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Re: XML and unit testing
- From: "Thomas B. Passin" <email@example.com>
- To: firstname.lastname@example.org
- Date: Wed, 04 Jul 2001 15:02:09 -0400
I'd recommend you look at Martin Fowler's excellent book, "Refactoring -
Improving the Design of Existing Code" (Addison-Wesley). He has a lot of
good material on unit testing, including making objects self-testing by
including test() methods. He does talk about using JUnit.
Basically, you can make a piece of code self-testing, or you can write test
wrappers to exercise it. Either way, you want to make each test
self-checking, so you don't have to pore over printouts (which isn't that
reliable anyway). That means you have to come up with a canonical, correct
result for each test that can in some way be checked automatically. This is
more important, I would say, than which specific test harness you use and
exactly how it works.
There is a Python PyUnit, too. I would imagine it would work with Jython as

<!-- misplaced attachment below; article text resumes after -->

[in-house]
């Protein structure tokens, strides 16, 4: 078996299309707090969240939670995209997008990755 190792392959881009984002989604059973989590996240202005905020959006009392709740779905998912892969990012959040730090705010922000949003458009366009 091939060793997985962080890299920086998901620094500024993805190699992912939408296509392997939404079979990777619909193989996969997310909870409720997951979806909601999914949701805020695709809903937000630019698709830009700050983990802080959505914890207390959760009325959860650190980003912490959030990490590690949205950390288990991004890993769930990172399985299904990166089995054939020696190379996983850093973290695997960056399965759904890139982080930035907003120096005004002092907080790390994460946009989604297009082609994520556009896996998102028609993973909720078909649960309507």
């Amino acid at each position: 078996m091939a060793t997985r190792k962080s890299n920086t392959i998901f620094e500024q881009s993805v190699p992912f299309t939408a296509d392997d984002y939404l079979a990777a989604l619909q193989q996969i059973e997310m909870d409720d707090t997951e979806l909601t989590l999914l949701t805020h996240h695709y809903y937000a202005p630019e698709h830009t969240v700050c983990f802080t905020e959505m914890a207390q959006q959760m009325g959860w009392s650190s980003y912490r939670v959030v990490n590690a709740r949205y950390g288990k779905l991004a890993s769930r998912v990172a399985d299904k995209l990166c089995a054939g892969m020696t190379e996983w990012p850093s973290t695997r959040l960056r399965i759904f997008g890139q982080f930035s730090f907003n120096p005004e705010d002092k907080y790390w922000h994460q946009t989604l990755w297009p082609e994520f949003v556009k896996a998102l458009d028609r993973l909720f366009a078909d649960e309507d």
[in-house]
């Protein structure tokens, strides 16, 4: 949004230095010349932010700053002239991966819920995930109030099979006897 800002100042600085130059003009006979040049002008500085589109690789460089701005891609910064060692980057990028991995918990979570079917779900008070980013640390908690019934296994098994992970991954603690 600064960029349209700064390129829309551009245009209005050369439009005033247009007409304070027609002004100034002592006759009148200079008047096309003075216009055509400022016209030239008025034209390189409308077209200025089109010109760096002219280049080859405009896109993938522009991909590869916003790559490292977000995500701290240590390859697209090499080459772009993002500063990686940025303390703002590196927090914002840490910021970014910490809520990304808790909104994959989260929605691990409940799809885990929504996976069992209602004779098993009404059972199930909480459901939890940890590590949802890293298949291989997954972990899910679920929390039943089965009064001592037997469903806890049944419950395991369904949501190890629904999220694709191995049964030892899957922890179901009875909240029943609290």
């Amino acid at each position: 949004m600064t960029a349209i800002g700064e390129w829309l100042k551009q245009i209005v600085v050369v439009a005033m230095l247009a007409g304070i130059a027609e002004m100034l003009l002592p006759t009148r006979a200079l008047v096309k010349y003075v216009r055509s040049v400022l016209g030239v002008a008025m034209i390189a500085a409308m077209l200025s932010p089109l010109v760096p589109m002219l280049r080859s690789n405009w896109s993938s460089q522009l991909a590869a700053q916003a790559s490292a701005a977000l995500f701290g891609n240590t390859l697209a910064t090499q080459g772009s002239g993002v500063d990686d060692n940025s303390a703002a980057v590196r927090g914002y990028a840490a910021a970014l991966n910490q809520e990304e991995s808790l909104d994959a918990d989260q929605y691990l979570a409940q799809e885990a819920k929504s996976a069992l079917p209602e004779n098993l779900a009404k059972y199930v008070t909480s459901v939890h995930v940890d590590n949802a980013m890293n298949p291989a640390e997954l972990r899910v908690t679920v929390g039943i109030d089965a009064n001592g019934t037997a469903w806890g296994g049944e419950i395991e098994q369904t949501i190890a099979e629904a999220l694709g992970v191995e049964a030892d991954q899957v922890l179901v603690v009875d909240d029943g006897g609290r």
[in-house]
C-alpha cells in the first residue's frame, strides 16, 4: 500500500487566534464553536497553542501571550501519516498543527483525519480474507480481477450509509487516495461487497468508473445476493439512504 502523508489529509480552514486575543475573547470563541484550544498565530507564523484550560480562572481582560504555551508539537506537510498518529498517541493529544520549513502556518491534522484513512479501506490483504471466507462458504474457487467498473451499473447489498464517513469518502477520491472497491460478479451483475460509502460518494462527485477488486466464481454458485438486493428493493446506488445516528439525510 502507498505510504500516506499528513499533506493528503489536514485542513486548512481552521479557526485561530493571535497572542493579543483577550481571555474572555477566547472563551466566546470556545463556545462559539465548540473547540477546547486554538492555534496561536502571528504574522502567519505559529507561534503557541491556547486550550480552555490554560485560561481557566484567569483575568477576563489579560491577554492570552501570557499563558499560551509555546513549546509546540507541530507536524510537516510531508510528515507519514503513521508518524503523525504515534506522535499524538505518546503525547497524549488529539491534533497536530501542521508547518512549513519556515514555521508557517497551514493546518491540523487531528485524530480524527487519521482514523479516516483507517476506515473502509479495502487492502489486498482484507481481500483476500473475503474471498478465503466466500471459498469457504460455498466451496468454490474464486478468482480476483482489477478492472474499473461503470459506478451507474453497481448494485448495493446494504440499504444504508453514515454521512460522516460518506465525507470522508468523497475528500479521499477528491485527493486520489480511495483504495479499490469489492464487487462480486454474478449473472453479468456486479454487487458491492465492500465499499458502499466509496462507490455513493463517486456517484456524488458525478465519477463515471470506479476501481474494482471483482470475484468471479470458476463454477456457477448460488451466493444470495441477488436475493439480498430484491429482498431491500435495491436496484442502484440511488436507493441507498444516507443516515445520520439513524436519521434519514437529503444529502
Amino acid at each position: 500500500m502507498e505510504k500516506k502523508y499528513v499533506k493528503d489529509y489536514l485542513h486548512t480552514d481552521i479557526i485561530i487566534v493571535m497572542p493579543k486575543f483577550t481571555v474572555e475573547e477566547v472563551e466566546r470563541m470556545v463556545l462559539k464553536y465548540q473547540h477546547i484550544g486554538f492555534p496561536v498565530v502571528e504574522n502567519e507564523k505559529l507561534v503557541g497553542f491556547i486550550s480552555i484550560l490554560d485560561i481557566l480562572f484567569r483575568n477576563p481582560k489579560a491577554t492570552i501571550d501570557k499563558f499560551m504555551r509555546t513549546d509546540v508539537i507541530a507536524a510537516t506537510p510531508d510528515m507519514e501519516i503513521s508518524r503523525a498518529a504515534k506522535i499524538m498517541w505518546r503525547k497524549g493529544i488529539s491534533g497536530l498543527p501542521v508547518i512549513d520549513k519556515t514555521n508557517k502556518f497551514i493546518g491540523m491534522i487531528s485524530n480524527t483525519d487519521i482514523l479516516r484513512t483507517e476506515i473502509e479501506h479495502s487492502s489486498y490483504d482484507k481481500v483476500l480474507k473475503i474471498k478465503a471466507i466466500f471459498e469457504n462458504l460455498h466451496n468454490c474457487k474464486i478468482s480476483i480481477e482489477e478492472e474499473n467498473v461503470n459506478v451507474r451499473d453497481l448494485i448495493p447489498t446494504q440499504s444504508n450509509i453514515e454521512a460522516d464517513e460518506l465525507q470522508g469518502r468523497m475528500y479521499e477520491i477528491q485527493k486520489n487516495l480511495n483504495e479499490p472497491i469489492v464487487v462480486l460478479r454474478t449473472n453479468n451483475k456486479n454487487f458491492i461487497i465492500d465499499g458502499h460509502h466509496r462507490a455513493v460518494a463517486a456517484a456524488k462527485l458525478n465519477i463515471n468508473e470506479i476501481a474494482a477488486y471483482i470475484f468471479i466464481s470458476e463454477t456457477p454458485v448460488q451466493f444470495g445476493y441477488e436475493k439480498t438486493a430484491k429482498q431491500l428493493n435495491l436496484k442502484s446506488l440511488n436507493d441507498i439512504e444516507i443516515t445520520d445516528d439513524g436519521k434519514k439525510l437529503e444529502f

well (don't know that for a fact, though). That might make it quicker to
set up a test harness.
That DeltaXML tool (http://www.deltaxml.com) that was just announced on the
list might be useful for comparing two pieces of xml. You could run it from
the command line or from java.
> I've been considering a unit testing approach for my Regular
> Fragmentations processor , trying to figure out what kinds of unit
> testing make sense for a SAX filter . I've looked at things like
> JUnit , JXUnit , XSLTUnit, and XMLUnit, and I think I'm now
> more confused than when I started.
> In testing a filter, I need to be able to test component pieces, some of
> which are plain old objects and some of which are representations of
> those objects as SAX events and/or XML. I've had a number of cases
> involving shallow copying (finally fixed) where the objects looked great
> at the time of their creation but morphed by the time they reached the
> XML output, so I really need to be able to test these things in a
> variety of situations.
> So far, I've been using a set of test cases and my own eyeballs. It's
> worked pretty well as far as figuring out high-level pass/fail, but does
> very little to help me track down where the pass/fail came from.
> I doubt I'm the only person dealing with these kinds of issues on
> xml-dev, but I still wonder if anyone's really explored how unit testing
> and XML fit together. Validation is something that comes naturally to
> XML, but it's a different kind of testing than the finer-grained object
> unit testing approach I'm looking for.